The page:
The latest injury alerts and insights from insideinjuries.com
Jimmy Garoppolo QB, 49ers: torn ACL
The 49ers lost another key player to a torn ACL. Jimmy Garoppolo joins running back Jerick McKinnon following his injury on Sunday and will undergo season-ending surgery. Garoppolo scrambled and was running down the sideline late in the fourth quarter when he went down after trying to stay in bounds to gain a few extra yards. He was later carted to the locker room, and an MRI on Monday confirmed the inevitable. The 49ers will turn to C.J. Beathard for the rest of the season, an obvious downgrade at the position. Garoppolo is looking at a recovery time around 9 months, so he should be ready to go at the start of the 2019 season. For now it looks like he avoided any additional damage in the knee, but sometimes doctors find damage that didn’t show up on the scan when they open the knee up.
Evan Engram TE, Giants: MCL sprain
Engram was hit low after a catch on Sunday, resulting in an MCL sprain. He is considered week-to-week, and Inside Injuries is showing a grade 2 (moderate) ligament sprain. That comes with a four week Optimal Recovery Time, so he won’t be 100% if he returns before week 7. The team expects him to miss 4-6 weeks. The safe move would be to keep him out through their Week 9 bye.
A.J. Green WR, Bengals: groin injury
As the Bengals attempted a late comeback, their best player was sitting on the sideline with an injury. Green wasn’t able to finish the game due to a groin problem, but the team won’t reveal much about what’s really going on. Green said he will be fine after “just another bruise.” He appeared to fall hard on his back/side, so it makes sense that it isn’t a muscular strain but more of a painful contusion. Expect Green to be ready to face the Falcons in Week 4, but his Injury Risk could still remain High for the next week or two.
Rex Burkhead RB, Patriots: neck injury
The injuries continue to mount for Burkhead. He has a concerning history of knee injuries, already suffered a concussion in Week 1, and he wasn’t able to finish the game on Sunday due to a neck injury. Burkhead was injured in the third quarter and taken back to the locker room for further evaluation. That’s about all we know right now, so we will need to monitor his practice participation very closely this week. With Sony Michel (knee) back in the mix and James White seeing plenty of snaps, Burkhead won’t have a huge role in this offense for now. Concussions and neck injuries are also often related, so the neck pain could be the result of recurring concussion symptoms. Let’s hope that’s not the case, but it’s very possible.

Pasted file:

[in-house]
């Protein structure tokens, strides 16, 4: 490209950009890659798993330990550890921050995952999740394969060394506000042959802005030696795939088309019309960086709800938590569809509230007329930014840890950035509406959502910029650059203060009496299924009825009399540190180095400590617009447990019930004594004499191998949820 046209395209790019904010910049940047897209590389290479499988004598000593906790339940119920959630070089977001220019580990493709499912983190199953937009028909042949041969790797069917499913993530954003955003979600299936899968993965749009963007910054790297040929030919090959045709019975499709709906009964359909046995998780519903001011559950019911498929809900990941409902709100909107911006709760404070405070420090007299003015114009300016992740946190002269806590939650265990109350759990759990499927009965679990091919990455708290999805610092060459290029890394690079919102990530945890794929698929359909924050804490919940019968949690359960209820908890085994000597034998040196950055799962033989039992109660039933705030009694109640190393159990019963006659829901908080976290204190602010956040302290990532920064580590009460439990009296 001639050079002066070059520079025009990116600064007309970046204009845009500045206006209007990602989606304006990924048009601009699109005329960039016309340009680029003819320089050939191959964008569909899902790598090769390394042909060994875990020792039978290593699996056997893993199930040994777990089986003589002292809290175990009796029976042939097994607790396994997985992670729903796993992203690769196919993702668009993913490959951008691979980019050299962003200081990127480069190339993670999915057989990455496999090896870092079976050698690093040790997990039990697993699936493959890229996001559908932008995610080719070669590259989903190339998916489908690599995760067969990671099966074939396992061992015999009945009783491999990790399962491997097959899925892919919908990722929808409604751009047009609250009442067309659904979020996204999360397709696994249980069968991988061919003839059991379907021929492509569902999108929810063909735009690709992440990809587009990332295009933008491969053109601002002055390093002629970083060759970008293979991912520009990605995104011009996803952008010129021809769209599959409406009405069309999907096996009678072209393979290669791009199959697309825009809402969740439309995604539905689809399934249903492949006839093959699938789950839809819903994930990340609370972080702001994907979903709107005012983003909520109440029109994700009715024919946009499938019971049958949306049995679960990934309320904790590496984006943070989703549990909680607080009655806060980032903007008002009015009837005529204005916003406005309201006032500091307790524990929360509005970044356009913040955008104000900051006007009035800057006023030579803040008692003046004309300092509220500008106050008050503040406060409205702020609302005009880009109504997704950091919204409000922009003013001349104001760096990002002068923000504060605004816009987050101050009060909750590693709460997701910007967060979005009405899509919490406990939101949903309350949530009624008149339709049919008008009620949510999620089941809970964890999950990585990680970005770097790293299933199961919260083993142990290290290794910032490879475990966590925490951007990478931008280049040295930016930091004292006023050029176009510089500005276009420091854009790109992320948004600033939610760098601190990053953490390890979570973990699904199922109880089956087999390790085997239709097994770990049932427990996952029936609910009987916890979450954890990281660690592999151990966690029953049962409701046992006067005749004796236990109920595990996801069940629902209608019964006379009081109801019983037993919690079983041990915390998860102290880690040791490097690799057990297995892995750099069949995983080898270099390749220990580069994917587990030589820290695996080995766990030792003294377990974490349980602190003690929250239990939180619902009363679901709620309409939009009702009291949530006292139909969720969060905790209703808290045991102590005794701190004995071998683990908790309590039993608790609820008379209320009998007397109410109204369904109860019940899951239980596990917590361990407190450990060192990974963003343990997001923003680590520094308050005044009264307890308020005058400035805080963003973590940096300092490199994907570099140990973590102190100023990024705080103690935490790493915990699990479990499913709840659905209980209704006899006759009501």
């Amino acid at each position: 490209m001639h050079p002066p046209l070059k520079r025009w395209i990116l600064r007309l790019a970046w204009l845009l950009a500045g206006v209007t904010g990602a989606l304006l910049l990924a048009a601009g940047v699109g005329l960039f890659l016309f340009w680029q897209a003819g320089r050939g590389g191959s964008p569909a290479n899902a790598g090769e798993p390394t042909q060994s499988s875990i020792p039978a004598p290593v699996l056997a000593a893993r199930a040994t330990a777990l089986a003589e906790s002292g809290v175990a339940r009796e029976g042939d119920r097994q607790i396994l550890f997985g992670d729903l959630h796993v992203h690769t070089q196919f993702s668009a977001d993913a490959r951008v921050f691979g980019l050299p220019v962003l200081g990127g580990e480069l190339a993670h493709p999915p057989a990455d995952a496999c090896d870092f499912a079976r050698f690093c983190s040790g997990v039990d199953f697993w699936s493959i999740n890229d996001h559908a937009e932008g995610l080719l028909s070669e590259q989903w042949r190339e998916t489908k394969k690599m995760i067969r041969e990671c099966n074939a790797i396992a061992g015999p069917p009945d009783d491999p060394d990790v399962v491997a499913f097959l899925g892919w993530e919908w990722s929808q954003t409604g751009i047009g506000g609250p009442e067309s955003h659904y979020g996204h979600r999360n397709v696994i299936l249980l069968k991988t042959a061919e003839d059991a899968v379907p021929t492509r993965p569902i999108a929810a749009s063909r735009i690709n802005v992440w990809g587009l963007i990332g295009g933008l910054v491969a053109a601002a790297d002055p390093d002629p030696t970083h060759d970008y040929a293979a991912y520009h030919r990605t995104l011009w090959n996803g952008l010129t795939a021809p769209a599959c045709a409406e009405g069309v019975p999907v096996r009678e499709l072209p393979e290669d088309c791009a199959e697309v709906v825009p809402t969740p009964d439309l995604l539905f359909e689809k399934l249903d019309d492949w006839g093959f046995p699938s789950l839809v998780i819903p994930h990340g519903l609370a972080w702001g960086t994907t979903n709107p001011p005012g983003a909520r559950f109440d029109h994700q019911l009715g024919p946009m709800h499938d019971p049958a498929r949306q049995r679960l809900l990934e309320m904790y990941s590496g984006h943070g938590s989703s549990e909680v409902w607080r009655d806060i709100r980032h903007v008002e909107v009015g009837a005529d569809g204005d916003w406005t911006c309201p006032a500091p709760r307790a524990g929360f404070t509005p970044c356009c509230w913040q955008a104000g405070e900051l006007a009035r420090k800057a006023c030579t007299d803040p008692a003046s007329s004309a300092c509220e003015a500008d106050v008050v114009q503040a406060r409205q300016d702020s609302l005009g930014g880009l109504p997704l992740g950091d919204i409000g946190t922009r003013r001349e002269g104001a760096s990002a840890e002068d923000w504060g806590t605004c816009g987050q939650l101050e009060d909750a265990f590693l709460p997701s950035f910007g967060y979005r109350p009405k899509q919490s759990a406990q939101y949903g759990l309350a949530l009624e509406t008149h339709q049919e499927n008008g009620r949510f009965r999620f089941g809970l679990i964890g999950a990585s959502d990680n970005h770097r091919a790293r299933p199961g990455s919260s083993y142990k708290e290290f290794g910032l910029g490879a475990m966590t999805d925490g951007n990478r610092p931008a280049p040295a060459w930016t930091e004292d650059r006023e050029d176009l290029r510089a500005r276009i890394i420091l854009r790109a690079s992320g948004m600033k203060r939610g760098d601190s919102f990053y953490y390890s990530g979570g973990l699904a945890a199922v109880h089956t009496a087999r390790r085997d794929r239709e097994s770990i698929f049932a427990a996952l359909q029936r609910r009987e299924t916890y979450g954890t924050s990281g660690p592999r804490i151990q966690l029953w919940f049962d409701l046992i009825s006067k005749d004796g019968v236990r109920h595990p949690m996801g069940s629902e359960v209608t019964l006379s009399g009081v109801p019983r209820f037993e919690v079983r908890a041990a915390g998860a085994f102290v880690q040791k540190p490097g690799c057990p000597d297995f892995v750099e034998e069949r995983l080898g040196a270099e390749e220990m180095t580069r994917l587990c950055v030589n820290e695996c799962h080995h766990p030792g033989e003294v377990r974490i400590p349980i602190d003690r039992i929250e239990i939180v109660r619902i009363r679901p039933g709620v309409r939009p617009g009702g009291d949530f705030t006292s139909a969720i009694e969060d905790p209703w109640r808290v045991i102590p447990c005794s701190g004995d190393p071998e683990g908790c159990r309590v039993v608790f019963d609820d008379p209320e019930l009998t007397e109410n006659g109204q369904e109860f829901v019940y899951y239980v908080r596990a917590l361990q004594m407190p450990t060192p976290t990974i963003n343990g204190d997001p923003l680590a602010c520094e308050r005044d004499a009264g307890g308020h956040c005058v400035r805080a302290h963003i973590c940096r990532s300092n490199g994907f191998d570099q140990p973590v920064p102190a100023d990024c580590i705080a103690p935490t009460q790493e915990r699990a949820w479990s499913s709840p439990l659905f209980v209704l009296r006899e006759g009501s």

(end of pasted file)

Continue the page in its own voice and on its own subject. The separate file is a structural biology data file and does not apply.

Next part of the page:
Adrian Peterson RB, Redskins: ankle sprain
The bye week comes at a great time for AP. Peterson finished the game in Week 3 but was later seen with a protective boot on his ankle. He is expected to be good to go by Week 5, and that’s in line with Inside Injuries’ Optimal Recovery Time. But even if his ankle is mostly healed, other injury concerns remain. Peterson started the season a High Injury Risk mainly due to his concerning injury history that included a season-ending neck injury in 2017. He is also 33, which is up there for a running back. It’s also important to note that Peterson had ankle injuries in the past. The ligaments are likely stretched out, leaving him more susceptible to future sprains.
Matt Breida RB, 49ers: knee injury
Breida appeared to suffer a serious injury in the second quarter when his leg hyperextended, the mechanism that often leads to a torn ACL. Fortunately he avoided something catastrophic, and he was able to return to the game and top 100 yards. Still, this is something to watch. Breida is likely dealing with stiffness and swelling in the knee. As long as he didn’t suffer a ligament sprain he should be ready to go in Week 4, but his Injury Risk is Elevated.
Anthony Miller WR, Bears: dislocated shoulder
Miller dislocated his left shoulder in Week 3 when he stuck his arm out to try to shield a defender. He was in and out of the game after that and was clearly in a lot of pain. He appeared to dislocate it a second time later in the game when he stretched out his arm again, so the ligaments are clearly very stretched out or torn. Shoulder dislocations aren’t necessarily long-term injuries unless there is ligament or cartilage damage, but it is incredibly painful. Unfortunately there is a good chance that the dislocation caused damage significant enough to eventually require surgery. That could include either a labrum tear or rotator cuff damage. Miller previously missed all of the 2014 season while at Memphis due to a torn labrum in his right shoulder. For now consider Miller day-to-day, but his Injury Risk is very high. He can’t be trusted until we know that his shoulder is fully healed. That might not be until next season.